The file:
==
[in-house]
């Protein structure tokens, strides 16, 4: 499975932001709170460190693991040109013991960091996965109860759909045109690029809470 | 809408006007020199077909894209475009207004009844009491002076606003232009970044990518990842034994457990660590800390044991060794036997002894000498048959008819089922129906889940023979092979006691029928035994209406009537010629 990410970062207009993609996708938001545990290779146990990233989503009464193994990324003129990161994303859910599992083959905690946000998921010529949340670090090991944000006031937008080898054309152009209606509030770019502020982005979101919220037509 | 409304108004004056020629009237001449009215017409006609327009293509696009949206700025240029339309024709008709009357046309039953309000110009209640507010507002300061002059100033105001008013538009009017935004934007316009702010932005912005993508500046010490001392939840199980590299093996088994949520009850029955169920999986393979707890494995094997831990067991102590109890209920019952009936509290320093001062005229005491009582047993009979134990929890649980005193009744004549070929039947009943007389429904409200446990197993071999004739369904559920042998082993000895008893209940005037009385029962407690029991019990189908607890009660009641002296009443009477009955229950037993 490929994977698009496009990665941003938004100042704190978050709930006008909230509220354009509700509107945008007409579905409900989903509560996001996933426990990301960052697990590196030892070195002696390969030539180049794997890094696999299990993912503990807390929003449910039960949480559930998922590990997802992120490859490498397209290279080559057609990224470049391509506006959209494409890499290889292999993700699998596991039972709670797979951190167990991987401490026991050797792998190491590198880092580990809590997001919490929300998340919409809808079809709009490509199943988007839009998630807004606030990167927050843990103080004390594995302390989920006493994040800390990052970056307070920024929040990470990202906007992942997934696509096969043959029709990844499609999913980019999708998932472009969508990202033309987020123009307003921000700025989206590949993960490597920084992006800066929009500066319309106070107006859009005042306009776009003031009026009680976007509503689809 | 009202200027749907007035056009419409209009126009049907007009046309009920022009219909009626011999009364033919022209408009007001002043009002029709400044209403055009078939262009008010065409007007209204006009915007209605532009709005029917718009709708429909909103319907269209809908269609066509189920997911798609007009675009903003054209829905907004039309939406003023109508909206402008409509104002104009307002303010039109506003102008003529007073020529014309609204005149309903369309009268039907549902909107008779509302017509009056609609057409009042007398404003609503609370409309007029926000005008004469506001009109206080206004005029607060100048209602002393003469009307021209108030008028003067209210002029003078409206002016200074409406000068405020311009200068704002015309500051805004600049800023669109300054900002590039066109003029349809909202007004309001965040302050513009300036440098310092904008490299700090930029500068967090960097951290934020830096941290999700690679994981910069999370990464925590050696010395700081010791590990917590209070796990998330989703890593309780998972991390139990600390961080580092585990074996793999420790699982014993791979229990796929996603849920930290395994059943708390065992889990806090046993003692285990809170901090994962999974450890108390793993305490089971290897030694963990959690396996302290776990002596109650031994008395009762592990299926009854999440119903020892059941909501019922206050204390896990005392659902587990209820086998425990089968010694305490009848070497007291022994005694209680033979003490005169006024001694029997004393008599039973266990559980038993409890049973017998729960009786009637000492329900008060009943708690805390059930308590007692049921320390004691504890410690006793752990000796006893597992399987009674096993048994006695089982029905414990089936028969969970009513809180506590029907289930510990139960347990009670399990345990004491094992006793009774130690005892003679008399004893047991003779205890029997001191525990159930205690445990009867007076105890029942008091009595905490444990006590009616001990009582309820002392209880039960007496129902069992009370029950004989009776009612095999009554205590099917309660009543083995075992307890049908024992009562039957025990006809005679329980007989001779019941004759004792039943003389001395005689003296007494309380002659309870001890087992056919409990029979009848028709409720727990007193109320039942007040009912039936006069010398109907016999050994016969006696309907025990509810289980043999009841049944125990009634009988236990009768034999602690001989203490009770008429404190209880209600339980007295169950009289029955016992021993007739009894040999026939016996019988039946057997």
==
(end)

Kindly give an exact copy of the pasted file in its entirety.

[in-house]
């Protein structure tokens, strides 16, 4: 499975932001709170460190693991040109013991960091996965109860759909045109690029809470 | 809408006007020199077909894209475009207004009844009491002076606003232009970044990518990842034994457990660590800390044991060794036997002894000498048959008819089922129906889940023979092979006691029928035994209406009537010629 990410970062207009993609996708938001545990290779146990990233989503009464193994990324003129990161994303859910599992083959905690946000998921010529949340670090090991944000006031937008080898054309152009209606509030770019502020982005979101919220037509 | 409304108004004056020629009237001449009215017409006609327009293509696009949206700025240029339309024709008709009357046309039953309000110009209640507010507002300061002059100033105001008013538009009017935004934007316009702010932005912005993508500046010490001392939840199980590299093996088994949520009850029955169920999986393979707890494995094997831990067991102590109890209920019952009936509290320093001062005229005491009582047993009979134990929890649980005193009744004549070929039947009943007389429904409200446990197993071999004739369904559920042998082993000895008893209940005037009385029962407690029991019990189908607890009660009641002296009443009477009955229950037993 490929994977698009496009990665941003938004100042704190978050709930006008909230509220354009509700509107945008007409579905409900989903509560996001996933426990990301960052697990590196030892070195002696390969030539180049794997890094696999299990993912503990807390929003449910039960949480559930998922590990997802992120490859490498397209290279080559057609990224470049391509506006959209494409890499290889292999993700699998596991039972709670797979951190167990991987401490026991050797792998190491590198880092580990809590997001919490929300998340919409809808079809709009490509199943988007839009998630807004606030990167927050843990103080004390594995302390989920006493994040800390990052970056307070920024929040990470990202906007992942997934696509096969043959029709990844499609999913980019999708998932472009969508990202033309987020123009307003921000700025989206590949993960490597920084992006800066929009500066319309106070107006859009005042306009776009003031009026009680976007509503689809 | 009202200027749907007035056009419409209009126009049907007009046309009920022009219909009626011999009364033919022209408009007001002043009002029709400044209403055009078939262009008010065409007007209204006009915007209605532009709005029917718009709708429909909103319907269209809908269609066509189920997911798609007009675009903003054209829905907004039309939406003023109508909206402008409509104002104009307002303010039109506003102008003529007073020529014309609204005149309903369309009268039907549902909107008779509302017509009056609609057409009042007398404003609503609370409309007029926000005008004469506001009109206080206004005029607060100048209602002393003469009307021209108030008028003067209210002029003078409206002016200074409406000068405020311009200068704002015309500051805004600049800023669109300054900002590039066109003029349809909202007004309001965040302050513009300036440098310092904008490299700090930029500068967090960097951290934020830096941290999700690679994981910069999370990464925590050696010395700081010791590990917590209070796990998330989703890593309780998972991390139990600390961080580092585990074996793999420790699982014993791979229990796929996603849920930290395994059943708390065992889990806090046993003692285990809170901090994962999974450890108390793993305490089971290897030694963990959690396996302290776990002596109650031994008395009762592990299926009854999440119903020892059941909501019922206050204390896990005392659902587990209820086998425990089968010694305490009848070497007291022994005694209680033979003490005169006024001694029997004393008599039973266990559980038993409890049973017998729960009786009637000492329900008060009943708690805390059930308590007692049921320390004691504890410690006793752990000796006893597992399987009674096993048994006695089982029905414990089936028969969970009513809180506590029907289930510990139960347990009670399990345990004491094992006793009774130690005892003679008399004893047991003779205890029997001191525990159930205690445990009867007076105890029942008091009595905490444990006590009616001990009582309820002392209880039960007496129902069992009370029950004989009776009612095999009554205590099917309660009543083995075992307890049908024992009562039957025990006809005679329980007989001779019941004759004792039943003389001395005689003296007494309380002659309870001890087992056919409990029979009848028709409720727990007193109320039942007040009912039936006069010398109907016999050994016969006696309907025990509810289980043999009841049944125990009634009988236990009768034999602690001989203490009770008429404190209880209600339980007295169950009289029955016992021993007739009894040999026939016996019988039946057997």